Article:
Get to know the best Latvian food, drink, and desserts to try at home or on your future trips to Latvia.
Cold countries with tough climates and rugged landscapes have a wonderful habit of developing hearty cuisines made from belly-filling carbohydrates and meats, as well as a love of forest-floor foraging. Latvia is no different. This Baltic country’s cuisine is full of good fish and mushrooms, with a penchant for pickling everything. These are the hearty Latvian foods and iconic drinks to enjoy by the fireside with friends.
In this guide to Latvian food, you’ll learn about the country’s most beloved and classic soups, breads, meaty meals, and some unique Latvian desserts. We’ll provide you with all you need to order a three-course meal at a restaurant in Riga, as well as the best Latvian alcohol to accompany your dinner.
Let’s start with some traditional Latvian foods and meals, then we’ll move on to Latvian soups, desserts, and drinks.
Hearty Latvian Foods
With Latvia being a country that sits at the edge of the Baltic Sea and the Gulf of Riga, there are plenty of unique fish-focussed dishes in that wealth of unique Latvian foods. But, if fish isn’t your favourite, Latvians also love their breads and carbs; they pickle almost everything; and they enjoy foraging for the best fresh local Latvian mushrooms for their heartiest dishes.
1) Pelmeni Dumplings
This is one of several Latvian foods which shares its roots, and even its name, with a Russian counterpart. The name pelmeni derives from the ear-like shape of the dumplings themselves.
Pelmeni dumplings, like any dumplings you might find in Poland, China or Japan, comprise two parts: a dough casing and a meaty filling. That meat is usually beef or pork (or a mix of the two) and the finished dumplings are usually bite-sized or a little larger. A plate of pelmeni dumplings makes for a tasty and filling lunch.
2) Dark Rye Bread (Rumpjmaize)
Dark rye bread is a food that can be found all over Eastern Europe and Russia, including Latvia’s neighbouring countries: Estonia and Lithuania. It’s a very healthy, hearty, and filling bread with a uniquely bitter flavour.
Rumpjmaize is a staple part of the Latvian diet and, like rice in Japan, is often seen served with every single meal. For an added drop of sweetness, apple juice is often used in the recipe for Latvian dark rye bread.
Often paired with the popular side dish known as grikl (buckwheat), karbonade is a uniquely Latvian dish which will look familiar to anyone who has ever enjoyed an Austrian wiener schnitzel (Viennese cutlet).
Latvian karbonade is a thinly-sliced pork cutlet, coated with flour and eggs. It’s one more uniquely Latvian food but one which, in Latvia, is a very commonly enjoyed main dish, often made in the family home but also enjoyed in iconic restaurants like Lidos.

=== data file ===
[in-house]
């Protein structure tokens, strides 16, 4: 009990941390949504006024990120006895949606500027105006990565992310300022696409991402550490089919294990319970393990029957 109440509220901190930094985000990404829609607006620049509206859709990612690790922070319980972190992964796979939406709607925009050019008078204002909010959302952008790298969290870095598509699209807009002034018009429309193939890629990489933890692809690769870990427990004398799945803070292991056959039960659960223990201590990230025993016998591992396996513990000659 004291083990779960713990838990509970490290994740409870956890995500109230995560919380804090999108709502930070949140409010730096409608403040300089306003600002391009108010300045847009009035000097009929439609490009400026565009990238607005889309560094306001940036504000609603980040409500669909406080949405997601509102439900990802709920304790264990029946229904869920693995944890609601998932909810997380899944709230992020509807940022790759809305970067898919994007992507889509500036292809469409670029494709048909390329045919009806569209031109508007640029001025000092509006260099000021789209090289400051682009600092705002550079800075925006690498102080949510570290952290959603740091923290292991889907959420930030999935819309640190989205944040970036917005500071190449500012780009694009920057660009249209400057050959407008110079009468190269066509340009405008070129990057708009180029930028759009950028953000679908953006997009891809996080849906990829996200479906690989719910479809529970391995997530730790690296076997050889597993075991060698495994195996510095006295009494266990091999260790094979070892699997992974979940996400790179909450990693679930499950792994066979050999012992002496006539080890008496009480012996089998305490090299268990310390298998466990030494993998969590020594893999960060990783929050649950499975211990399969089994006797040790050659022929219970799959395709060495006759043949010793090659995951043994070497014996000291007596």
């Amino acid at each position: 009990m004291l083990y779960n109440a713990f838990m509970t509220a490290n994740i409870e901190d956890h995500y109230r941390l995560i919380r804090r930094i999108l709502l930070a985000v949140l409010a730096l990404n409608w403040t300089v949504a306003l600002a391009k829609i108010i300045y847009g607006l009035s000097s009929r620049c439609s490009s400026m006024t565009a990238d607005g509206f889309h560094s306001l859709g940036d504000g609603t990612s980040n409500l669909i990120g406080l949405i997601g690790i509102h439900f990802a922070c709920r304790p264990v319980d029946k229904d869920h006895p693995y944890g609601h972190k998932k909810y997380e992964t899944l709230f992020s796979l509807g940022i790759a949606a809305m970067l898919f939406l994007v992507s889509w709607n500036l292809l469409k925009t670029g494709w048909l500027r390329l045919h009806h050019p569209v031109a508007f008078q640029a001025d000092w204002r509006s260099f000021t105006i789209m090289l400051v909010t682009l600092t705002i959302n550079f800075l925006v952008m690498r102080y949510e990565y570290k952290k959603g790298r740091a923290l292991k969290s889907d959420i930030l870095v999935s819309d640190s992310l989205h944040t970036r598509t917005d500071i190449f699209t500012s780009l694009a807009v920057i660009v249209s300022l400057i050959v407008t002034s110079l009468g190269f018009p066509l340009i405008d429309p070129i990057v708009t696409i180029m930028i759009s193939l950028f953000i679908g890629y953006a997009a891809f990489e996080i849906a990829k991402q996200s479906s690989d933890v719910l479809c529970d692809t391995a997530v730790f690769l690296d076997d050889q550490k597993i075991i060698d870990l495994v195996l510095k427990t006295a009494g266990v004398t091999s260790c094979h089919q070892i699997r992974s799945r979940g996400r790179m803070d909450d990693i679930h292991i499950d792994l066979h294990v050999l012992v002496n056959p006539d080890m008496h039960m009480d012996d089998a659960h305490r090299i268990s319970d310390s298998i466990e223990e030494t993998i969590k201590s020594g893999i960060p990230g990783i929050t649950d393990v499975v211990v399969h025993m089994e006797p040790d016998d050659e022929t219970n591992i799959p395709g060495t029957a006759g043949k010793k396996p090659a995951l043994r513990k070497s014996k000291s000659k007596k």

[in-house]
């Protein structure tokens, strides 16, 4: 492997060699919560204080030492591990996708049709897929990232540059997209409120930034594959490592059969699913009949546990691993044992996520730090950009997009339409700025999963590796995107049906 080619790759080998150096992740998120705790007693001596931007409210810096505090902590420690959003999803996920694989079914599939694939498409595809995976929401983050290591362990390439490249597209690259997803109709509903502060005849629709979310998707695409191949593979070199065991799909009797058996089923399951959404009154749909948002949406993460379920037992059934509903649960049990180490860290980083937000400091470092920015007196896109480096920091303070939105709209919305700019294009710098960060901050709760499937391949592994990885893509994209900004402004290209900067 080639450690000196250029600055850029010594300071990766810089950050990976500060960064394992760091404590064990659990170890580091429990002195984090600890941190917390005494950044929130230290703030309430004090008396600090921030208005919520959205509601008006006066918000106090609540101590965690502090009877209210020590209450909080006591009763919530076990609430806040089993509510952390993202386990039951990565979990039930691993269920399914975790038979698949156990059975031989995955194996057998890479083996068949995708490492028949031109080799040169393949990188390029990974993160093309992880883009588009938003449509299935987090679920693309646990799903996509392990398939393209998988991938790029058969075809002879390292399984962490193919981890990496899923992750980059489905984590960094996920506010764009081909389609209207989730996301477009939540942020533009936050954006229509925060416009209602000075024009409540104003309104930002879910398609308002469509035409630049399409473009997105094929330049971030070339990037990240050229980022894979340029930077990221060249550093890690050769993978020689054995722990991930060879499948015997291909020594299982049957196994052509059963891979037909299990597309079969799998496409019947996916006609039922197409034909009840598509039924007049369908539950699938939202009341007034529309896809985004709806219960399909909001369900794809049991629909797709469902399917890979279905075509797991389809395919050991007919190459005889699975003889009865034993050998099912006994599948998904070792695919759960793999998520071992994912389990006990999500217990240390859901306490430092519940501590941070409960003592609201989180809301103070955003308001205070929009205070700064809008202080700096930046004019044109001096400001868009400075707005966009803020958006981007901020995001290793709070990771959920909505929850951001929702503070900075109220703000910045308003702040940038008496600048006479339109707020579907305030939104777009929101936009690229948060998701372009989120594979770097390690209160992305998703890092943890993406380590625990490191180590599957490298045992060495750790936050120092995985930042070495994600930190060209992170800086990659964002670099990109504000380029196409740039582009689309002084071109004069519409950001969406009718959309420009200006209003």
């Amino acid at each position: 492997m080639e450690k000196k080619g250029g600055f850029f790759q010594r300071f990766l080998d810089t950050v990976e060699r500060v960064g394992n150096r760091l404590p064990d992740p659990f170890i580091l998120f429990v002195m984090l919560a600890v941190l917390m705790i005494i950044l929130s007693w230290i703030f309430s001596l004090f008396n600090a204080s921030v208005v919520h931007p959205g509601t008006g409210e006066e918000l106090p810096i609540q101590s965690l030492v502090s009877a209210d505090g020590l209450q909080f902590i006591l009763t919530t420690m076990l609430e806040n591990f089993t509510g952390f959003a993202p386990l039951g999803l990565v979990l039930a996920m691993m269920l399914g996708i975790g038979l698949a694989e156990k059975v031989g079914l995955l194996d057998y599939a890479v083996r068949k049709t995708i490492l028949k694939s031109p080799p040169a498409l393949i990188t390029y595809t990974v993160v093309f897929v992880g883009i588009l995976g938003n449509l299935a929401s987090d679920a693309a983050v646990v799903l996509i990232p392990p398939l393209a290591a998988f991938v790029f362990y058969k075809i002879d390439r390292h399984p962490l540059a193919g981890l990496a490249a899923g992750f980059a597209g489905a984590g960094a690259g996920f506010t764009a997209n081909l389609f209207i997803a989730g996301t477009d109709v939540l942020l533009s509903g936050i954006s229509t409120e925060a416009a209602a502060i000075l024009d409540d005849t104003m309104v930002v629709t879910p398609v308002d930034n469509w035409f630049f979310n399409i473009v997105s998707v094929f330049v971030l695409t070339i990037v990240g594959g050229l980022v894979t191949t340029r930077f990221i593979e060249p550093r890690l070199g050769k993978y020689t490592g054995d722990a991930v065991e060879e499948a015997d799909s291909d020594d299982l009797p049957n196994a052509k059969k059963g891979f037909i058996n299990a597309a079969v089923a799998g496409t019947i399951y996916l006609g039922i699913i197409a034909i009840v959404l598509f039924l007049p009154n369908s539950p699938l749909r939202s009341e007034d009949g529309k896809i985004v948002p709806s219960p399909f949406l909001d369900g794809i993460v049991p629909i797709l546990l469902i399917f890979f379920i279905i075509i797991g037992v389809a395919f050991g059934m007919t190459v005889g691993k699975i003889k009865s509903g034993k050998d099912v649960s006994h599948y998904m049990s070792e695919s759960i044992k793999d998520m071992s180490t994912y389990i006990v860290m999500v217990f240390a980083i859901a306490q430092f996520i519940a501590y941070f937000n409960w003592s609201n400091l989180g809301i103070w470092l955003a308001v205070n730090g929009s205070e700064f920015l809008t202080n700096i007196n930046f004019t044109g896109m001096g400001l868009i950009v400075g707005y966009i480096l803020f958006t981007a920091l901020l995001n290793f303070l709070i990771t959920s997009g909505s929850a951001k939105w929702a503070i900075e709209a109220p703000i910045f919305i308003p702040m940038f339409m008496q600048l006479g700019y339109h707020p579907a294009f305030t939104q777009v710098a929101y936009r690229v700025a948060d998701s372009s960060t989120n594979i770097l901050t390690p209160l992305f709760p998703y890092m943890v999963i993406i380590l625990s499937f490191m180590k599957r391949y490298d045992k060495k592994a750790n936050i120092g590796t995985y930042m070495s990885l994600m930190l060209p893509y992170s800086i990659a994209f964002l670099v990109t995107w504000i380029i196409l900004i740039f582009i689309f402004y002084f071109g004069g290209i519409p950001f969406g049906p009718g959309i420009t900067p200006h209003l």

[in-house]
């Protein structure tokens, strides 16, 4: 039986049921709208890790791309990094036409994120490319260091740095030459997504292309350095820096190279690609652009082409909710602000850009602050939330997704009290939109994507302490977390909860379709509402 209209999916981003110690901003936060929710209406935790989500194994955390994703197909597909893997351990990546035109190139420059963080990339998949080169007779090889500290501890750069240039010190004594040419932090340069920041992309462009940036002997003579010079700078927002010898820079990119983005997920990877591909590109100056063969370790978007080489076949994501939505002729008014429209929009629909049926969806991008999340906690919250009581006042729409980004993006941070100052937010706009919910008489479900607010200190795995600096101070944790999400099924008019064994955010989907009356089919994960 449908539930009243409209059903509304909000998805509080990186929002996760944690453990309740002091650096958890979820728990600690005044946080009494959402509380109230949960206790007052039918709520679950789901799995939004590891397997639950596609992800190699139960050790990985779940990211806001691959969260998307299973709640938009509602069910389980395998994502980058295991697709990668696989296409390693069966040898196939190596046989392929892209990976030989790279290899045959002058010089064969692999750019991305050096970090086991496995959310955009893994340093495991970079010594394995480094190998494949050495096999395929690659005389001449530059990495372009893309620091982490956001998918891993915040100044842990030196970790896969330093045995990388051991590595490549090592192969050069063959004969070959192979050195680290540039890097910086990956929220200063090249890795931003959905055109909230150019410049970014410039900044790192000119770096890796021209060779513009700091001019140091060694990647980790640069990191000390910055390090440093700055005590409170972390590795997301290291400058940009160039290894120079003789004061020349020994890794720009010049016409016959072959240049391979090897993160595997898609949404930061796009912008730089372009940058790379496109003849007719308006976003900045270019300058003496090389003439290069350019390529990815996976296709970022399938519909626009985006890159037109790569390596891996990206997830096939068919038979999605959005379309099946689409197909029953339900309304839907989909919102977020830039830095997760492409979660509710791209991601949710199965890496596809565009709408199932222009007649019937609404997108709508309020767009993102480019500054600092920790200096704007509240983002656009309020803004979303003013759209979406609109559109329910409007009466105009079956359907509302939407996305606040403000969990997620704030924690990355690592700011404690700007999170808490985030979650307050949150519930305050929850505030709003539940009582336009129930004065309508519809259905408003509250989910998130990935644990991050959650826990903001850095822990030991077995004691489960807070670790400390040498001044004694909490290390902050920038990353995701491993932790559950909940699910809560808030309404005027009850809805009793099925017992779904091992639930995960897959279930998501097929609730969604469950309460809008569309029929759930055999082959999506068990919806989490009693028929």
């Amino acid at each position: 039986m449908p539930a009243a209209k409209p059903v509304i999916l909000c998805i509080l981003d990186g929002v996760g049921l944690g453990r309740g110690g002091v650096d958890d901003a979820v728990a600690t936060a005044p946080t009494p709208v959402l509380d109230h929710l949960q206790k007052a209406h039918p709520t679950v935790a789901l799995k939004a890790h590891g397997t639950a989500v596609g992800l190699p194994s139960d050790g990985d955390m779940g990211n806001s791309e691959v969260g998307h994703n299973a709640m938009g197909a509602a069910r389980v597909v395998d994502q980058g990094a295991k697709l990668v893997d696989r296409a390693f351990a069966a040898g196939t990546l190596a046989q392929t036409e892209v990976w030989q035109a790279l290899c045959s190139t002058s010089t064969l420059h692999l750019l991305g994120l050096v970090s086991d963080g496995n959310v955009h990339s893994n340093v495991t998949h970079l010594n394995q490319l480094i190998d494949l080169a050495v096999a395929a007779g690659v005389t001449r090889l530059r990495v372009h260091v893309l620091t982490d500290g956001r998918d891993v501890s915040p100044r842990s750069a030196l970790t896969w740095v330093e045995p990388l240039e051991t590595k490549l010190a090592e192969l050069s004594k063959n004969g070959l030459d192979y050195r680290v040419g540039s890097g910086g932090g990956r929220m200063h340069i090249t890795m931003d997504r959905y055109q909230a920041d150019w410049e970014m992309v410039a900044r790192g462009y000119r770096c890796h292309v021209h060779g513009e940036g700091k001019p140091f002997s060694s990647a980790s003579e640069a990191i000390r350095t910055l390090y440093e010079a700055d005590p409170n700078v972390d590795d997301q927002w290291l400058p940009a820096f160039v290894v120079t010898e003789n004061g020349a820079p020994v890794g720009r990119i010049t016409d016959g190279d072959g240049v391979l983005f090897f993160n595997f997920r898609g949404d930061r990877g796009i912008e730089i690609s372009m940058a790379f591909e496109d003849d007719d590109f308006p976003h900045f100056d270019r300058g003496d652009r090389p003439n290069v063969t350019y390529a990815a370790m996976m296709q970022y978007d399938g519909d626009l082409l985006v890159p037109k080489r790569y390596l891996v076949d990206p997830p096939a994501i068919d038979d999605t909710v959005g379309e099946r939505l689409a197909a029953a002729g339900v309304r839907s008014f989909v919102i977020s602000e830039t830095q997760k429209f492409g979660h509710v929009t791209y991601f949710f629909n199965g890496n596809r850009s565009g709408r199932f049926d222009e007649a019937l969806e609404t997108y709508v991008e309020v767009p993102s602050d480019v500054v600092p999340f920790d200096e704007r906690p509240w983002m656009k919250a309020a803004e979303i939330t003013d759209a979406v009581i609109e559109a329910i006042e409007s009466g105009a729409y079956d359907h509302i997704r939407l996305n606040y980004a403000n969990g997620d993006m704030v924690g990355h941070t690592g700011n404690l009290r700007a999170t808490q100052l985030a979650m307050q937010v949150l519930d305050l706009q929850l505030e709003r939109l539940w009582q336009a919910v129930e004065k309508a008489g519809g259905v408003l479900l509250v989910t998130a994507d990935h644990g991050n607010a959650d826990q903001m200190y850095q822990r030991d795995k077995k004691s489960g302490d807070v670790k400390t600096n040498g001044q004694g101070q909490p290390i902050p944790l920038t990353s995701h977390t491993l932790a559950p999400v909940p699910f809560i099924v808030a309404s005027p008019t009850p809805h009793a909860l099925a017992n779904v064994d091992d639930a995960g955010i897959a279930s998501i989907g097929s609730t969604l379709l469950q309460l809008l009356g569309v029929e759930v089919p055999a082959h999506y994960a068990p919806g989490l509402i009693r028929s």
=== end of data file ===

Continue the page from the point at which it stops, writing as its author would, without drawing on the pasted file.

4) Pelēkie Zirņi
Literally meaning ‘grey peas’, pelekie zirni isn’t only another uniquely Latvian food; it is also Latvia’s national dish. While they’re farmed and cooked in abundance in Latvia, pelekie zirni aren’t often seen outside of the Baltics and, so, are a truly unique Latvian food.
A popular traditional Latvian Christmas dish is to serve grey peas with bacon. But pelekie zirni can also be found as part of a range of different home cooked meals in Latvia. You’ll often find grey peas on the side of a dish with a meaty centerpiece.
We mentioned just above that pelekie zirni (grey peas) are traditionally served with bacon for a proper Latvian Christmas (this dish is known as pelekie zirni ar speck). That bacon is also a uniquely Latvian food known as speck. Put simply, speck is smoked bacon made from pork belly.
Compared to the bacon often seen and enjoyed in North America, speck is a particularly fatty form of bacon. That fat, especially at Christmastime, is especially useful for rural farmers and workers who would need extra energy and insulation.
latvian drinks riga blackRead More: 10nique Things to Do in Riga, Latvia
Satisfying Latvian Soups
As we’ve already mentioned, colder nations love warm, satisfying, filling soups, and all three of the Baltic countries — Estonia, Latvia, and Lithuania — have a knack for putting together some of the heartiest soups known to man. Here are three unique Latvian soups for you to try when you visit Riga, or any other town in Latvia.
6) Aukstā zupa
This is an exciting, intriguing, and unique Latvian food (although, for clarity, this dish can also be found and enjoyed in Lithuania). Auksta zupa is a soup which, at first glance, may put people off. American tourists often liken its appearance to pepto bismol.
Stick with it, however, because auksta zupa is utterly delicious. It is a sweet cold soup made from beets and kefir (hence the vibrant pink colour). To add some richness to the dish, dill and spring onions are also found in auktsa zupa.